So where was Croft Baker? For years all I could remember was that you turned off Clee Road into Wollaston Road, and it was up there somewhere. This is the sort of thing you always forget to ask your mum when you see her, and googling it is a complete waste of time (it sometimes seems as if the internet is like cultural diversity, in that North East Lincolnshire has definitely heard of the concept now, but still not quite got round to trying it yet).
The good news for our mission is that, although there's no longer a Croft Baker building where ladies make scary noises while they push babies out of their tummies, there remains a Croft Baker electoral ward on NEL council. Thanks to the British Survey website, we know that in the 2001 census its population was 11,677 (of whom just 1.4 per cent are of non-white ethnicity, as against 8.7 per cent for England and Wales as a whole), and that most of them work in shops and mend cars. The ward covers a geographical area of 214 hectares (I've no idea how big a hectare is, though; have you?), and thanks to the Communities Count website, we know that it "lies along the central part of the Cleethorpes coast, including the Central Promenade area, and inland across (south-westerly) to Matthew Humberstone School". There's something about the rate of teenage pregnancy being completely off the scale, but car ownership in Croft Baker is below the national average and is at the fourth lowest level of all wards in North East Lincolnshire, which makes it even harder to understand why all those Jeremy Clarkson wannabes stream out of Blundell Park "to beat the traffic" when there are still ten minutes left to play.
And then there was the time I popped round to see my brother in his new flat just before Town played Notts County in December 2004, and his new flat turned out to be part of what used to be the Croft Baker maternity home. He was now living where I'd entered the world. The place was at the end of Mill Road somewhere: the opposite end from St Peter's Avenue, where it comes out near that cemetery, or Trinity Road. Death, birth, GTFC, my little brother moving out from home at last... suddenly I realised that everything is circular – not just Andy Parkinson's running.
Though I'd decided, after those blank looks back on that overheated university induction day, that I was from Grimsby after all, and not Cleethorpes, there was a time a year or two later when it proved handy to evoke the hallowed name of the maternity home. It was in another sweaty room, but that was as far as the similarities went: this time it was Euro 96 and England were playing Spain on the telly in our madly overcrowded local. Fans had converged here from the breadth of the continent; we'd just wrapped up that amazing win over Holland; and if Baddiel, Skinner and The Lightning Seeds were top of the charts then anything was possible.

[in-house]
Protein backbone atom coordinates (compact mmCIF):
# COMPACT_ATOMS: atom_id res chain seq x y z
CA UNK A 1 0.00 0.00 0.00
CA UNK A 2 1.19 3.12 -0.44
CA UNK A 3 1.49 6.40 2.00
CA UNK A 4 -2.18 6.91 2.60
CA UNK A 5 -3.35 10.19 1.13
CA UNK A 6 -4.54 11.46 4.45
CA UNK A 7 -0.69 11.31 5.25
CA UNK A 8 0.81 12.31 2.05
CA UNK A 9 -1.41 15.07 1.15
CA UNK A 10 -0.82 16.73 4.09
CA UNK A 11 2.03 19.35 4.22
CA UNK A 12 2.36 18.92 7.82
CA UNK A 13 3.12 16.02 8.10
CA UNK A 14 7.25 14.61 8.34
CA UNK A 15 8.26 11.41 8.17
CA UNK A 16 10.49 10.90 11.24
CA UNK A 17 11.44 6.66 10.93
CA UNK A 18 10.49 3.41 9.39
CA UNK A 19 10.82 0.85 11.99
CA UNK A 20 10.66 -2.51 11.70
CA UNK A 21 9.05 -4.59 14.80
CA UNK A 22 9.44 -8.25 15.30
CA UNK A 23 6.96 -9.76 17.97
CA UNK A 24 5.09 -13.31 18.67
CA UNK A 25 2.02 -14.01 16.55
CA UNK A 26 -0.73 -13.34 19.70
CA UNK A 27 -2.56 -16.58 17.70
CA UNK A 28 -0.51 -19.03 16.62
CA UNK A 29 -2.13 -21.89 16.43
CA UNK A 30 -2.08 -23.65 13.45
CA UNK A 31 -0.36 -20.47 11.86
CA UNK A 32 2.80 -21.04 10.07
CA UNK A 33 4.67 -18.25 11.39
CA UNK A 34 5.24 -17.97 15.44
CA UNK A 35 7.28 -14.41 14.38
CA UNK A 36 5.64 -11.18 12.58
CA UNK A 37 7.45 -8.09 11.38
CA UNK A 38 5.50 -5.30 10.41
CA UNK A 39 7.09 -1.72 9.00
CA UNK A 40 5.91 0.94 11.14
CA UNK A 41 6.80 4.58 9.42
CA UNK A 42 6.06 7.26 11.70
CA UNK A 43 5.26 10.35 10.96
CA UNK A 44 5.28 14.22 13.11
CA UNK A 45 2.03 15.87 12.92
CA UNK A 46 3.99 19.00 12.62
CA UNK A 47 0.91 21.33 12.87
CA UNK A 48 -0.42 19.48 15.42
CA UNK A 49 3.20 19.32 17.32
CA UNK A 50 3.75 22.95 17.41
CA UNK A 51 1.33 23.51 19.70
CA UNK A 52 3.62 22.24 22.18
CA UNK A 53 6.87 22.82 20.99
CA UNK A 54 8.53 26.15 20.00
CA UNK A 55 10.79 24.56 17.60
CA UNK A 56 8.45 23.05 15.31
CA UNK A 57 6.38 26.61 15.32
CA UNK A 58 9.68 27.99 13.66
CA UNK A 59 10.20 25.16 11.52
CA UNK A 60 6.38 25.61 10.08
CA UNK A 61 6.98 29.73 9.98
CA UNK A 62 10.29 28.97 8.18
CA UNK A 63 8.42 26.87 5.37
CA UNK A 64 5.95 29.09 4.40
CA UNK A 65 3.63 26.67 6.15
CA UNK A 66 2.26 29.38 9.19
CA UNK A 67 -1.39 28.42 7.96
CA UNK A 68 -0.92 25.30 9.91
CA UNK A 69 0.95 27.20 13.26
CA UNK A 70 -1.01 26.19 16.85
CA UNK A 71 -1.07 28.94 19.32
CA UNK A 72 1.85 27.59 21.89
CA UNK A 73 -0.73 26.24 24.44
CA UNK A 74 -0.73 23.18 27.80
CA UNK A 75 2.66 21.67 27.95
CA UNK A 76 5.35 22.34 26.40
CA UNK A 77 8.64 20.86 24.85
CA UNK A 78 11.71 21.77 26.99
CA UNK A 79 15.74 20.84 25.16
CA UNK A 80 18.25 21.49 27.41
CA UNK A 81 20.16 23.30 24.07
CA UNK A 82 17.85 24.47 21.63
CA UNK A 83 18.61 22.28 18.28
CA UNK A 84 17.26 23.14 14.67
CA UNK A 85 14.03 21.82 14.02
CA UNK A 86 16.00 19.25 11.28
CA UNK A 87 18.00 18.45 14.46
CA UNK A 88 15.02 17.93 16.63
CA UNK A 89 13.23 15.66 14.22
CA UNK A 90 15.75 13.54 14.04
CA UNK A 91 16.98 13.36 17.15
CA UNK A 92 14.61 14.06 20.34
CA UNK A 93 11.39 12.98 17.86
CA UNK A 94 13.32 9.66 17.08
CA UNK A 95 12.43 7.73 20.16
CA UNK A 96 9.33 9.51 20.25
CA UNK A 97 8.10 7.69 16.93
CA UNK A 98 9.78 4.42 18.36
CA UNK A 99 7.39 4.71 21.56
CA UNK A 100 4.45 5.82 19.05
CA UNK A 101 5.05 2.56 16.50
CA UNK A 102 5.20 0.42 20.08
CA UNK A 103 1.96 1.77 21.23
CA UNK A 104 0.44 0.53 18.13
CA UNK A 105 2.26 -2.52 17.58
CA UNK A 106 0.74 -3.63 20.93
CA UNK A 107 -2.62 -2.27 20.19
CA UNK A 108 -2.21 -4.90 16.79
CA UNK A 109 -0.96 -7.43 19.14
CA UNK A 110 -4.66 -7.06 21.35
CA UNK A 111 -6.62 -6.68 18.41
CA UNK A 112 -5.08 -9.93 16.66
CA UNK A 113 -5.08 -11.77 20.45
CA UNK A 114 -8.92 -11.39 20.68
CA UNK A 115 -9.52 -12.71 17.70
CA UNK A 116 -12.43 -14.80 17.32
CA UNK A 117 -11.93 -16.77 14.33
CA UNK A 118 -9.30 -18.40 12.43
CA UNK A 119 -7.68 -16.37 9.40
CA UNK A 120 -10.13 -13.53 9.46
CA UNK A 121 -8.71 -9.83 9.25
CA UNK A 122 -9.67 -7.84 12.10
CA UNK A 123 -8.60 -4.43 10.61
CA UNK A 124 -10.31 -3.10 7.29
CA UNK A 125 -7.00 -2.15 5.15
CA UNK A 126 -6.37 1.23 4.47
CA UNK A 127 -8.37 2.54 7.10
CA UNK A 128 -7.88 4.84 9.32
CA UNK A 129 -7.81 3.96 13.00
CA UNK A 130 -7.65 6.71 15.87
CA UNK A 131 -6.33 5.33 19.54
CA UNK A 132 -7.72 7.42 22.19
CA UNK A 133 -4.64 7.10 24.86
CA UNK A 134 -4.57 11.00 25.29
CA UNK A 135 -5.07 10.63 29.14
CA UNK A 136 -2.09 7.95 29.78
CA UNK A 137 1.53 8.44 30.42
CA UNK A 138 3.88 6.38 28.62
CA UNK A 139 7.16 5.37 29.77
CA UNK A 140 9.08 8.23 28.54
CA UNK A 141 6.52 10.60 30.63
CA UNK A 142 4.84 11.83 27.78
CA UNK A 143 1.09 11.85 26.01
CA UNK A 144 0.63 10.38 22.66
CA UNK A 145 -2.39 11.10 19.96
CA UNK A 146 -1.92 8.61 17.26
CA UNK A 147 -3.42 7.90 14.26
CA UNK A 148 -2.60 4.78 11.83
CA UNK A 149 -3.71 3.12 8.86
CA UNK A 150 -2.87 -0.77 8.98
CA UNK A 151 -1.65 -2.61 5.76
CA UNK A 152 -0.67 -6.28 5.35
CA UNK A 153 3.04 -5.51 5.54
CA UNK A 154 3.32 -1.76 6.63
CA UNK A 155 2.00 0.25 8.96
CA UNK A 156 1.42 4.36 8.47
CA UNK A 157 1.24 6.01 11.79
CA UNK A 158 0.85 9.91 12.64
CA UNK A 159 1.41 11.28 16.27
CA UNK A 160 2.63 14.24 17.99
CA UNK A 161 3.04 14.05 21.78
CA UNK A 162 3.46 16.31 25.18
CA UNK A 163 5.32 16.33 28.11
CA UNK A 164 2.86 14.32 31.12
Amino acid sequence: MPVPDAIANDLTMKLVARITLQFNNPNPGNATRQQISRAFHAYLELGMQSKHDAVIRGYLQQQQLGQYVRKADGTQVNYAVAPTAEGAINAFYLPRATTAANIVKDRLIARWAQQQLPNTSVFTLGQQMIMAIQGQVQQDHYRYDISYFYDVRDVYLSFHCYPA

We crammed around tables as the goalless tension swelled. It was feverish, it was anxious, it was sweltering, and it was very loud. Beer was spilt, songs were sung. Football was coming home, maybe. As the English unison of the songs broke into separate voices, one bloke's in particular stood out. His accent rang oddly familiar on my ears... and what was that he was singing? Was it really "three fish on me shirt"?
Eventually I singled him out, and the curiosity was overwhelming. "Are you from Grimsby?" I asked him. 'Course he was, and a big Town fan as well – 140 miles from home. The unexpected problem was in making him believe that I was from Grimsby. Maybe I hadn't given up soon enough on trying to lose my accent; maybe all Grimbarians are born with a stubborn genetic defensiveness which makes us assume everyone is taking the piss until they can prove otherwise.
I scrabbled round comically for the password to prove my credentials. "Alan Buckley... Ivano Bonetti... " He wasn't having any of it. "The Dock Tower! Gulliver's!" Still no use. In growing desperation I eventually hit upon the only item of personal history that would prove to this cynical bugger that I wasn't just reeling him in as a prelude to some kind of third-rate fish joke – that I really was from the same place as him. If it wasn't good enough to insist that I was from Grimsby then, well, actually, I wasn't.
"I was born in Croft Baker!"
A decade later, Tim is still one of my best mates.